President Robert Mugabe of Zimbabwe has accused his potential successors of wanting him dead, saying shame is upon them because “I am not dying”.
Speaking with about 10,000 veterans of Zimbabwe’s 1970s independence war on Thursday, the oldest African ruler said his frequent trips to Malaysia and Singapore had fed newspaper reports that he was ill and sometimes dying, stoking succession fights in ZANU-PF, the ruing party.
“You then see a stampede now, they will be saying the president is dying. ‘I am not dying, shame on you’,” Reuters quoted him as saying during the first ever such meeting with the veterans.
“I am there at the mercy of the people. If the people say no, go, I go. But if the people say no, we still want you, I stay on.”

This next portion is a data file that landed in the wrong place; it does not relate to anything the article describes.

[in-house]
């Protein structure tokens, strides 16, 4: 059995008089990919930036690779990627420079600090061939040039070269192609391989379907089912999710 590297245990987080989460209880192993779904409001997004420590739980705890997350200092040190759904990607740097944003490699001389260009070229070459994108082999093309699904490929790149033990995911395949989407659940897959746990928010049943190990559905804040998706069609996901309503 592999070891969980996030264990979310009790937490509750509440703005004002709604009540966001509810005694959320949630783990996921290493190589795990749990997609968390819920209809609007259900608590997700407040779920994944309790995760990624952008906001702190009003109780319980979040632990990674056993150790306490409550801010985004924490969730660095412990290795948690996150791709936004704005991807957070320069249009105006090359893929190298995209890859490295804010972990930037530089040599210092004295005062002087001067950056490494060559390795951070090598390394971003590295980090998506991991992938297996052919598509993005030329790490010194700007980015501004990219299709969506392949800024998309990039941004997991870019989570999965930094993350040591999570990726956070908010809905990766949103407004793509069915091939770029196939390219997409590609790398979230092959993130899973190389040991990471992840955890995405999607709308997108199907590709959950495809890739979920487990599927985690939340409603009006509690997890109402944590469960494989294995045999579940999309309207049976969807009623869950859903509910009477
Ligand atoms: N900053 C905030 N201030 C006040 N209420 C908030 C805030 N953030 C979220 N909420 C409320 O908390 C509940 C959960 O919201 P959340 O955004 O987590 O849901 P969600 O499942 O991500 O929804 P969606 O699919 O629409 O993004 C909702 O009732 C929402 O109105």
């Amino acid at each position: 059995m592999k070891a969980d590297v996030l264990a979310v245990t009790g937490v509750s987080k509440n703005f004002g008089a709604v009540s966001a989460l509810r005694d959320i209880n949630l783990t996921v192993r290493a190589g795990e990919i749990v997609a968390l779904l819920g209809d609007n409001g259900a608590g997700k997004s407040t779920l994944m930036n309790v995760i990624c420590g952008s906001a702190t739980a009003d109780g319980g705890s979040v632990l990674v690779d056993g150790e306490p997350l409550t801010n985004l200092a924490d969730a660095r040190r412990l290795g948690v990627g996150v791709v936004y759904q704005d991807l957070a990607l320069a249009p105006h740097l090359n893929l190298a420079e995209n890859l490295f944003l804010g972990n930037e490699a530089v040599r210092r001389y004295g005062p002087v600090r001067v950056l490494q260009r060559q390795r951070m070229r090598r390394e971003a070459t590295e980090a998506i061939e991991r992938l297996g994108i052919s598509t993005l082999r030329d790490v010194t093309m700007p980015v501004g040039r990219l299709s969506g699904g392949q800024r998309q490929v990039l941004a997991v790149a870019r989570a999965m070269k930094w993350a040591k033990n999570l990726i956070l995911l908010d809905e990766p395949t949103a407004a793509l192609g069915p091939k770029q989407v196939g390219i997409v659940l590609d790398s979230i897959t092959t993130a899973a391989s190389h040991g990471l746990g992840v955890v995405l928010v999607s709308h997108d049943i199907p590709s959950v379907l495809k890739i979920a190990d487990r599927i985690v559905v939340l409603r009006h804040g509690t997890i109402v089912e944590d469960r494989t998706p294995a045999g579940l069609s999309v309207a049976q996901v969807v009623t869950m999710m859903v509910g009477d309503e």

He told ruling ZANU-PF supporters to unite against foreign enemies whom he said wanted to destroy the Southern African nation.
Mugabe, who has held power since independence from Britain in 1980, says his heir must be chosen democratically and that his wife will not automatically inherit the role.
Thursday’s meeting came at a time of high tensions in ZANU-PF as party officials position themselves for a post-Mugabe era.
Local media had reported the meeting could split ZANU-PF, especially after Mugabe said last month the veterans had indicated they wanted him to retire.
Instead, veterans pledged their loyalty to Mugabe, but also presented a list of grievances and demands for top positions in government and state-owned firms, diplomatic posts and at least a fifth of all farmland and mining concessions.